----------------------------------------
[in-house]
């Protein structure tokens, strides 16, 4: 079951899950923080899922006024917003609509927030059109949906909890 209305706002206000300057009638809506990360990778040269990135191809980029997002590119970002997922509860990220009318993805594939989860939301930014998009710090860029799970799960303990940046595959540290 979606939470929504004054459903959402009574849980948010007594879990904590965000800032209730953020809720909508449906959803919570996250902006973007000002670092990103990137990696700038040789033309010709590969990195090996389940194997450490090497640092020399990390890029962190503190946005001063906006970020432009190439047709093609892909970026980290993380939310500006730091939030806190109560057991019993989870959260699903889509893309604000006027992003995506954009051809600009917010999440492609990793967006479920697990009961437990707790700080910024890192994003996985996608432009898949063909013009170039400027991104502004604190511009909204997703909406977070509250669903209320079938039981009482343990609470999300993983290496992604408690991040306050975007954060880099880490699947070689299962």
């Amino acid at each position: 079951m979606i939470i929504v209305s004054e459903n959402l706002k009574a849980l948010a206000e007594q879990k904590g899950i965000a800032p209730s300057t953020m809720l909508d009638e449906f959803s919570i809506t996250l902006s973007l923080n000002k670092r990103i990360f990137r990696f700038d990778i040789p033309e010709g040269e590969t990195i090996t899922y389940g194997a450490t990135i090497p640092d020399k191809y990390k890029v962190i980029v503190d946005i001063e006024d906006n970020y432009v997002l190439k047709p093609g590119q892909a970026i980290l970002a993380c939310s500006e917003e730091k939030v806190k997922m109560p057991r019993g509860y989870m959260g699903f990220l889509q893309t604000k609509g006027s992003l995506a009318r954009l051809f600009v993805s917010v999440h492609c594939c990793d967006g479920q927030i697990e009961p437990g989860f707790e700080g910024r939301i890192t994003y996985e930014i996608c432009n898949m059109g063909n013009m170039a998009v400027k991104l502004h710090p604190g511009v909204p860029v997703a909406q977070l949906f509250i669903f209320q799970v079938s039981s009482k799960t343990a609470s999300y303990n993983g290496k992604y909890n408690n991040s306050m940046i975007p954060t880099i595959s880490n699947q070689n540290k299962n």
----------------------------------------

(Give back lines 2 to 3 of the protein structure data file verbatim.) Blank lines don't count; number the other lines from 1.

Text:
């Protein structure tokens, strides 16, 4: 079951899950923080899922006024917003609509927030059109949906909890 209305706002206000300057009638809506990360990778040269990135191809980029997002590119970002997922509860990220009318993805594939989860939301930014998009710090860029799970799960303990940046595959540290 979606939470929504004054459903959402009574849980948010007594879990904590965000800032209730953020809720909508449906959803919570996250902006973007000002670092990103990137990696700038040789033309010709590969990195090996389940194997450490090497640092020399990390890029962190503190946005001063906006970020432009190439047709093609892909970026980290993380939310500006730091939030806190109560057991019993989870959260699903889509893309604000006027992003995506954009051809600009917010999440492609990793967006479920697990009961437990707790700080910024890192994003996985996608432009898949063909013009170039400027991104502004604190511009909204997703909406977070509250669903209320079938039981009482343990609470999300993983290496992604408690991040306050975007954060880099880490699947070689299962």
């Amino acid at each position: 079951m979606i939470i929504v209305s004054e459903n959402l706002k009574a849980l948010a206000e007594q879990k904590g899950i965000a800032p209730s300057t953020m809720l909508d009638e449906f959803s919570i809506t996250l902006s973007l923080n000002k670092r990103i990360f990137r990696f700038d990778i040789p033309e010709g040269e590969t990195i090996t899922y389940g194997a450490t990135i090497p640092d020399k191809y990390k890029v962190i980029v503190d946005i001063e006024d906006n970020y432009v997002l190439k047709p093609g590119q892909a970026i980290l970002a993380c939310s500006e917003e730091k939030v806190k997922m109560p057991r019993g509860y989870m959260g699903f990220l889509q893309t604000k609509g006027s992003l995506a009318r954009l051809f600009v993805s917010v999440h492609c594939c990793d967006g479920q927030i697990e009961p437990g989860f707790e700080g910024r939301i890192t994003y996985e930014i996608c432009n898949m059109g063909n013009m170039a998009v400027k991104l502004h710090p604190g511009v909204p860029v997703a909406q977070l949906f509250i669903f209320q799970v079938s039981s009482k799960t343990a609470s999300y303990n993983g290496k992604y909890n408690n991040s306050m940046i975007p954060t880099i595959s880490n699947q070689n540290k299962n």